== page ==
Hyderabad: The issue of safety of Srisailam dam and the potential impact on the dam from the plunge pool pit is something that has been of concern for some years now.
The dam’s safety related issues once again came to the fore this year with the Andhra Pradesh government asking the National Institute of Oceanography (NIO) to study the extent of the plunge pool pit and submit a report. Two teams of NIO, one from Visakhapatnam and another from Goa, examined the pit in May.
The continuous growth of the plunge pool size over the years has been a matter of concern which was raised several times by the National Committee on Dam Safety at its annual meetings. In fact, at its 38th meeting in January 2018 at Thiruvananthapuram, in response to a query from the NCDS Member Secretary, the Andhra Pradesh representative informed NCDS that “the plunge pool opposite block nos. 6 and 8 was getting eroded every year. All the remedial measures suggested till date have been unable to arrest the erosion and need a re-look for the safe operation of the dam”.
During this year’s NCDS meeting at Bhubaneswar in February, Andhra Pradesh informed the committee that it entrusted NIO with the task of studying erosion of the plunge pool opposite blocks four to 16 of the dam. NCDS has also been concerned over the need to increase the Srisailam dam spillway capacity.
AP had informed NCDS that this issue was studied and referred to a dam safety panel of experts under the chairmanship of former Central Water Commission chairman AB Pandya. Asked if the safety of the dam was the joint responsibility of AP and Telangana, a senior Telangana government functionary said the dam belongs to Andhra Pradesh and its safety is that State’s responsibility.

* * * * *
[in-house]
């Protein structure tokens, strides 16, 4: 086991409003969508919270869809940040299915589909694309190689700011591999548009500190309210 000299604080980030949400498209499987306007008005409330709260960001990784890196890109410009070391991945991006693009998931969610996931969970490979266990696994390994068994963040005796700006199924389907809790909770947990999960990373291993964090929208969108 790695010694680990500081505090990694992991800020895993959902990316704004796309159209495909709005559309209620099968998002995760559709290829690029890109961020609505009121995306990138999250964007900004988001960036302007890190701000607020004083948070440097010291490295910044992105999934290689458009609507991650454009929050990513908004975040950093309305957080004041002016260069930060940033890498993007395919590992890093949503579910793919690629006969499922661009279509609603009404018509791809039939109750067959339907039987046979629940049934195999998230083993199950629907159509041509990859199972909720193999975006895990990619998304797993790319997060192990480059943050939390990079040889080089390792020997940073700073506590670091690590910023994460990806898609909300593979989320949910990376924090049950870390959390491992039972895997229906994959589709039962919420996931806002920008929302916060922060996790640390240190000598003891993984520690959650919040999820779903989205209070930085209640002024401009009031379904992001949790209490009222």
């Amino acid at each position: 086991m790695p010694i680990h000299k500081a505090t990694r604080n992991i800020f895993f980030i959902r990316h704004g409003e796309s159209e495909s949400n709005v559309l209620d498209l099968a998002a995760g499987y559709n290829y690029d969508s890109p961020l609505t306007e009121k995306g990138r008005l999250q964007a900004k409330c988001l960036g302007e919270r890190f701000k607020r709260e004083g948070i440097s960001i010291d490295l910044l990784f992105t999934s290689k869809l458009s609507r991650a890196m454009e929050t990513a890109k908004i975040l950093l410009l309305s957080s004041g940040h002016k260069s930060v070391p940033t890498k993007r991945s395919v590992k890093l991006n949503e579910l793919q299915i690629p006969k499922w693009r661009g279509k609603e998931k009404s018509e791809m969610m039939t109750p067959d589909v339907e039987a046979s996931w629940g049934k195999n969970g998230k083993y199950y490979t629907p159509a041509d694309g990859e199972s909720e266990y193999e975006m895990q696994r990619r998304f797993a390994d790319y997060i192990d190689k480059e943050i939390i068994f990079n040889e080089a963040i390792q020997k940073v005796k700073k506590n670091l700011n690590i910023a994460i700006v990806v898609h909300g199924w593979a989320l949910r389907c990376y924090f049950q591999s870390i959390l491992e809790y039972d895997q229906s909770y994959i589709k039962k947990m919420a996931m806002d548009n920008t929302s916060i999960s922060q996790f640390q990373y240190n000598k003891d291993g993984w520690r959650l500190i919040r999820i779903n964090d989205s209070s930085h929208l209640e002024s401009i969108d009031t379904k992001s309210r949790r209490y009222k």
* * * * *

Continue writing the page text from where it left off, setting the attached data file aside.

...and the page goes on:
While the depth of the plunge pool was 68 feet in 2012, NIO is learnt to have found that its depth increased to more than 200 feet this year. And, this was before the current spell of release of an average of eight lakh cusecs of water from the dam because of Krishna river’s heavy inflows into Srisailam reservoir.
A 2006 study by AquaVision Engineering of Switzerland published in the International Journal of Hydropower and Dams, which took into account 20 years of scour data of the riverbed after the spillway, found that the bed itself had eroded by more than 10 m over the years.
Further adding to the concern of the dam’s safety are the established findings of the bedrock at the dam site, which according to researchers, is associated with many joints, layers of soft shale rock, weak pockets, sheared and fractured zones, as well as some cavities.
Two gates to be used as last resort
Hyderabad: Srisailam dam has 12 crest gates, but only 10 are used for discharging water from the reservoir. The two gates that are not opened are Gates No. 1 and 12, the first on the right bank of the river on Andhra Pradesh’s side and the other on the left on Telangana side of the river.
These two gates, officials say, are to be used only as a last resort if it ever comes to a situation to save the dam from stresses of excessive floods. While opening Gate No. 1 could flood the right bank hydel power house, an open Gate No. 12 could mean possible erosion of the hillside on the left bank. The left bank is where the ghat road leading to Srisailam temple town is laid. Opening Gate No. 12 could also cause flooding of the underground left bank hydel power station.
The entire dam structure, from its right to left, is divided into 22 vertical ‘blocks’ for the purpose of the dam’s maintenance and repairs. The 12 crest gates extend from block 4 to block 16.